By the way, in case you were wondering, parchment paper is not the stuff on which the Dead Sea Scrolls were scribed, and it's not the same as waxed paper. Although waxed paper does have its uses, it is not heat-tolerant and so cannot be used to line baking sheets. Parchment, on the other hand, is safe for oven temperatures up to about 425°F.
Want some examples of how I use it?
- line cookie baking sheets
- roll out pastry dough on it
- form biscuits on it
- dust the surface with flour and knead dough on it
- dredge chicken
- line baking pans for cake, bread, or meatloaf
- sift dry ingredients on parchment and then form the paper into a funnel to decant into a mixing bowl
Of course, you don't need to purchase the largest roll known to mankind, but once you try it, you just might get hooked like me. It's addictive.
Coating Fruit with Flour So It Won't Sink
When I made a cherry cake using glace cherries, the recipe told me to coat the cherries in a bit of flour. Why would they suggest this? As I recall they said to keep them from sinking but I can't see how that makes them stay dispersed in the batter.
Habits handed down from generation to generation—are they factual, or folklore—such as the age-old advice that berries should be tossed in flour before they're folded into a batter. The logic is that flour allows fruit to magically hover above the pan, to defy gravity thanks to...what? It reminds me of the baked ham joke:
A mother was teaching her daughter the family recipe for whole baked ham. It was the very best ham recipe so they always followed it carefully.
They prepared the marinade, scored the skin, put in the cloves, and then came a step the daughter didn't understand.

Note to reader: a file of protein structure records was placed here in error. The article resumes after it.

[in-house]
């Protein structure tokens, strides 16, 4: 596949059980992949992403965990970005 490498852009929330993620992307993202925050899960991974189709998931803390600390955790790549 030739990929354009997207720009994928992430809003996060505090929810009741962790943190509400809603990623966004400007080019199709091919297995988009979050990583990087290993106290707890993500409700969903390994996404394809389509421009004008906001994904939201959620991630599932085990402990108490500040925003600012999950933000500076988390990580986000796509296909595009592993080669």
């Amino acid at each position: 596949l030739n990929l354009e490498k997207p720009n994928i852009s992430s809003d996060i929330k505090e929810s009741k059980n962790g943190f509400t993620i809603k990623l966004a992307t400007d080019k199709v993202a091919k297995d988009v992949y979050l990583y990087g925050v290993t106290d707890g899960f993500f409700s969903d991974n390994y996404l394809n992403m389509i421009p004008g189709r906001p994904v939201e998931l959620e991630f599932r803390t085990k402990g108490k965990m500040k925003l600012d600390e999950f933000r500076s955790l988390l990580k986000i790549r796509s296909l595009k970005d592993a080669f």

"Why do we cut off the ends of the ham?" she said. "Doesn't that make it dry out?"
"I don't know.That's just the way grandma taught me. We should call her."
So they called grandma. "Why do we cut off the ends of the ham? Is it to let the marinade in, or what?"
"To be honest, I cut the ends off because that's how my mother taught me. I added the marinade step because I was worried about the ham drying out. Let's call great grandma and ask her."
So they called great-grandma.
"Oh, for land sakes! I cut off the ends off because I didn't have a pan big enough for a whole ham!"
Mary, as you assumed, no amount of flour will resist the forces of gravity. It's not as though the flour granules turn into grappling hooks. I have two suggestions to offer if you happen to make that recipe again:
- Cut the cherries into smaller (lighter in weight) pieces.
- Spoon some of the "un-fruited" batter onto the bottom of your prepared pan before folding in the cherries.
Well, the postman must have taken a well-deserved vacation this past week. The questions were few, but they were fun (for me).
OK, so here's how this works. If you have a question about "just about anything" that relates to food, recipes, cooking techniques or equipment -- just ask me. The worst that could happen would that I'd say "I have absolutely no idea".
I've not been (totally) stumped yet. Perhaps that's your challenge. See if you can stump me. Questions can be posed in the comments below, or you can write to me at firstname.lastname@example.org.
© 2018 Linda Lum